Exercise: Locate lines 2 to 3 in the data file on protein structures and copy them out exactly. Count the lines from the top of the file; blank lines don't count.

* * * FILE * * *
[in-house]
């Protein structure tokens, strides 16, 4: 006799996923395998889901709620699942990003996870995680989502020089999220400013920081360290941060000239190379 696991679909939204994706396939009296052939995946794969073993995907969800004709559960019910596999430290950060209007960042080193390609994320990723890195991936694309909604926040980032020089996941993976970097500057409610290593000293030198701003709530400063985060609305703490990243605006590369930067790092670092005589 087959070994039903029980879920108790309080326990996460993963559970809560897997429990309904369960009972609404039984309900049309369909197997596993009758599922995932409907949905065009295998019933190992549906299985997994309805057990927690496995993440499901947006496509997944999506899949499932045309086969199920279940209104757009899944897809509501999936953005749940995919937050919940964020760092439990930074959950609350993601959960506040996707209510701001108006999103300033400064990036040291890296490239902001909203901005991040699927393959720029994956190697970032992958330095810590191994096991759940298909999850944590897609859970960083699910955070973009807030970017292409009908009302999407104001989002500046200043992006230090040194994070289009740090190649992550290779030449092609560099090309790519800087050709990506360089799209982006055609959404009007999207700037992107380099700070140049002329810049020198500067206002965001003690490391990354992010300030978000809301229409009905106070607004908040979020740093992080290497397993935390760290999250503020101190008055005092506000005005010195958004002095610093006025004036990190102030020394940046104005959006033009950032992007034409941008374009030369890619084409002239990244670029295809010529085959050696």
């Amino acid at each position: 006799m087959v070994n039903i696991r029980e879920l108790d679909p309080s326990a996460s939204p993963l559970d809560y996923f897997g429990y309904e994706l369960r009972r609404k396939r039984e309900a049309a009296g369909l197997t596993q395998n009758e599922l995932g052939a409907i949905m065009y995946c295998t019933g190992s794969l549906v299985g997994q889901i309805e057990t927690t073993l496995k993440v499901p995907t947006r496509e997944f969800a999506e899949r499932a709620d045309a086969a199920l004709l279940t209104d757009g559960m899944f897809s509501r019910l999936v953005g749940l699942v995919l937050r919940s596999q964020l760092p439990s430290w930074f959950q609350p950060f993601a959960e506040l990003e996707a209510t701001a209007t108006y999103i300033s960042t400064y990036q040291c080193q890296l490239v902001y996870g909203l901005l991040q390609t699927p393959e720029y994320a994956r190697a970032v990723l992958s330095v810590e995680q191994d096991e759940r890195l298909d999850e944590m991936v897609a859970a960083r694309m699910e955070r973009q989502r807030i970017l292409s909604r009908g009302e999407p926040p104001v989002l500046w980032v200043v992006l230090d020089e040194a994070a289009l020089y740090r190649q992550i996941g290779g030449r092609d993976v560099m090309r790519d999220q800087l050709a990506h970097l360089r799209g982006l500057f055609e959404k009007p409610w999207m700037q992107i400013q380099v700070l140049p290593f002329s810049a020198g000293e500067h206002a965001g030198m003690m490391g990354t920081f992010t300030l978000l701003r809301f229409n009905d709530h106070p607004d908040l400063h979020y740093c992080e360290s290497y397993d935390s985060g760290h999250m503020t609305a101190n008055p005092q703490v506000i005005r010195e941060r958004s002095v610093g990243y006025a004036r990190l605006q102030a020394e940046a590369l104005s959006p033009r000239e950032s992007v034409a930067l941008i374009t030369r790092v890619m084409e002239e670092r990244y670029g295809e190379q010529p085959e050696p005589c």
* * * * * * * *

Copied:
């Protein structure tokens, strides 16, 4: 006799996923395998889901709620699942990003996870995680989502020089999220400013920081360290941060000239190379 696991679909939204994706396939009296052939995946794969073993995907969800004709559960019910596999430290950060209007960042080193390609994320990723890195991936694309909604926040980032020089996941993976970097500057409610290593000293030198701003709530400063985060609305703490990243605006590369930067790092670092005589 087959070994039903029980879920108790309080326990996460993963559970809560897997429990309904369960009972609404039984309900049309369909197997596993009758599922995932409907949905065009295998019933190992549906299985997994309805057990927690496995993440499901947006496509997944999506899949499932045309086969199920279940209104757009899944897809509501999936953005749940995919937050919940964020760092439990930074959950609350993601959960506040996707209510701001108006999103300033400064990036040291890296490239902001909203901005991040699927393959720029994956190697970032992958330095810590191994096991759940298909999850944590897609859970960083699910955070973009807030970017292409009908009302999407104001989002500046200043992006230090040194994070289009740090190649992550290779030449092609560099090309790519800087050709990506360089799209982006055609959404009007999207700037992107380099700070140049002329810049020198500067206002965001003690490391990354992010300030978000809301229409009905106070607004908040979020740093992080290497397993935390760290999250503020101190008055005092506000005005010195958004002095610093006025004036990190102030020394940046104005959006033009950032992007034409941008374009030369890619084409002239990244670029295809010529085959050696």
């Amino acid at each position: 006799m087959v070994n039903i696991r029980e879920l108790d679909p309080s326990a996460s939204p993963l559970d809560y996923f897997g429990y309904e994706l369960r009972r609404k396939r039984e309900a049309a009296g369909l197997t596993q395998n009758e599922l995932g052939a409907i949905m065009y995946c295998t019933g190992s794969l549906v299985g997994q889901i309805e057990t927690t073993l496995k993440v499901p995907t947006r496509e997944f969800a999506e899949r499932a709620d045309a086969a199920l004709l279940t209104d757009g559960m899944f897809s509501r019910l999936v953005g749940l699942v995919l937050r919940s596999q964020l760092p439990s430290w930074f959950q609350p950060f993601a959960e506040l990003e996707a209510t701001a209007t108006y999103i300033s960042t400064y990036q040291c080193q890296l490239v902001y996870g909203l901005l991040q390609t699927p393959e720029y994320a994956r190697a970032v990723l992958s330095v810590e995680q191994d096991e759940r890195l298909d999850e944590m991936v897609a859970a960083r694309m699910e955070r973009q989502r807030i970017l292409s909604r009908g009302e999407p926040p104001v989002l500046w980032v200043v992006l230090d020089e040194a994070a289009l020089y740090r190649q992550i996941g290779g030449r092609d993976v560099m090309r790519d999220q800087l050709a990506h970097l360089r799209g982006l500057f055609e959404k009007p409610w999207m700037q992107i400013q380099v700070l140049p290593f002329s810049a020198g000293e500067h206002a965001g030198m003690m490391g990354t920081f992010t300030l978000l701003r809301f229409n009905d709530h106070p607004d908040l400063h979020y740093c992080e360290s290497y397993d935390s985060g760290h999250m503020t609305a101190n008055p005092q703490v506000i005005r010195e941060r958004s002095v610093g990243y006025a004036r990190l605006q102030a020394e940046a590369l104005s959006p033009r000239e950032s992007v034409a930067l941008i374009t030369r790092v890619m084409e002239e670092r990244y670029g295809e190379q010529p085959e050696p005589c």